Rigoletto is a later example of bel canto opera, and these arias call for a little respect (and applause) for the singers who pull them off. The music written for the main characters – the court jester, Rigoletto, his daughter, Gilda, and his boss, the Duke of Mantua – are extraordinarily difficult and demanding; singers train for decades in order to simply begin to learn these roles, and it can take years more to sing them consistently well. The Duke's part is written quite high – even for a tenor – and arguably grows more difficult as the opera progresses. In the case of Gilda, Verdi's writing asks the soprano to hold her own over a large orchestra and singing duets with the formidable voices of the Duke and Rigoletto; she also has to sing extremely high, and it takes technical prowess to be able to deliver those stratospheric notes without sounding like a chipmunk next to her castmates.
The opera is full of opportunities for the singers to show off and push the limits of what Verdi's music demands; in most cases, it's the decision to sing optional notes, usually higher than what's originally written. Opera singers are the classiest of exhibitionists.
Rigoletto tells one of the most substantial, most human plots in the operatic canon. In his arias, duets and (infamous) quartets, Verdi certainly places the singers front and centre; yet in a more modernist approach to the style, the composer helps the story advance through these stand-alone numbers. A character may begin an aria in one emotional state and finish it in another. It's why often in those moments, the journey made in the music and text is the only movement you'll see onstage.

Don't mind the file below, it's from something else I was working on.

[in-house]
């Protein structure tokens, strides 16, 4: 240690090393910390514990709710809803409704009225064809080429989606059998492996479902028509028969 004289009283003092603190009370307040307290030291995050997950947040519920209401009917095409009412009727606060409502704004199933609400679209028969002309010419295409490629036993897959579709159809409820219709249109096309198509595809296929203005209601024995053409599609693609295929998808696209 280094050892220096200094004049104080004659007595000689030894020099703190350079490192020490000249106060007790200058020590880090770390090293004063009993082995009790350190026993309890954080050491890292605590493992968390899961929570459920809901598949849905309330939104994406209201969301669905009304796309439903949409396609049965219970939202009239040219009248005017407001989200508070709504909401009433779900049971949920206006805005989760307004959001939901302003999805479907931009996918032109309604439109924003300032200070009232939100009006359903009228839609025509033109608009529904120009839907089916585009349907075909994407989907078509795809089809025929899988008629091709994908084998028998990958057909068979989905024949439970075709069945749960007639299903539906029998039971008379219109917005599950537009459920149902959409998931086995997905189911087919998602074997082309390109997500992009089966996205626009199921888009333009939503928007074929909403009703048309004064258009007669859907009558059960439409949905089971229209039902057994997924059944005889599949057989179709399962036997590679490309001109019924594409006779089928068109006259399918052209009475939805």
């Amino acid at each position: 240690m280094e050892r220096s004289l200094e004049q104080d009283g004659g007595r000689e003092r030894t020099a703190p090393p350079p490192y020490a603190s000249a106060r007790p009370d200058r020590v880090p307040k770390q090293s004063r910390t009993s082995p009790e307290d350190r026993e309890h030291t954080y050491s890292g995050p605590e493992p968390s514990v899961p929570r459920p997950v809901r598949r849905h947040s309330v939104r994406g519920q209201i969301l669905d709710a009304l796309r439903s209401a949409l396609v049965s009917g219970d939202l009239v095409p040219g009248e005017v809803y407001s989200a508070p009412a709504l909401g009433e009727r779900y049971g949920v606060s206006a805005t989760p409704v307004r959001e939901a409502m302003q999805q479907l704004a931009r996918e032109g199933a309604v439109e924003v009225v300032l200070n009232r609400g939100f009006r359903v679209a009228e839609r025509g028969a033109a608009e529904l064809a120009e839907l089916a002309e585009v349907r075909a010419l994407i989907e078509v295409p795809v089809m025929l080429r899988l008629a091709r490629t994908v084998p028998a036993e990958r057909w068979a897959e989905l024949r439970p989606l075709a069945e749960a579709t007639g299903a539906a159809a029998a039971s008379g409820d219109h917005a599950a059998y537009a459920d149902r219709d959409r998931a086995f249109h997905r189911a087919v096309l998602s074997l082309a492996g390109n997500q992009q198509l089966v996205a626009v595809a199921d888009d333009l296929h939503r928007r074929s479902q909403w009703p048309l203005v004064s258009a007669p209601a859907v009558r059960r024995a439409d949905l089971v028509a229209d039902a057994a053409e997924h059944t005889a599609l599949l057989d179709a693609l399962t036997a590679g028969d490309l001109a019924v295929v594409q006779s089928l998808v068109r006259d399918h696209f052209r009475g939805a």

In Act I, you'll hear Caro nome ("Dear name"), one of the opera's many famous numbers. It's sung by Gilda, Rigoletto's overprotected daughter, who has just fallen for a man whose name she thinks is Gualtier Maldè (it's not). Gilda begins from the place of a young woman, properly flustered and blushing after being swept off her feet by this man; by the end of her aria, she's in full mating-cry mode. It's as though Verdi has written a musical version of a woman's sexual awakening.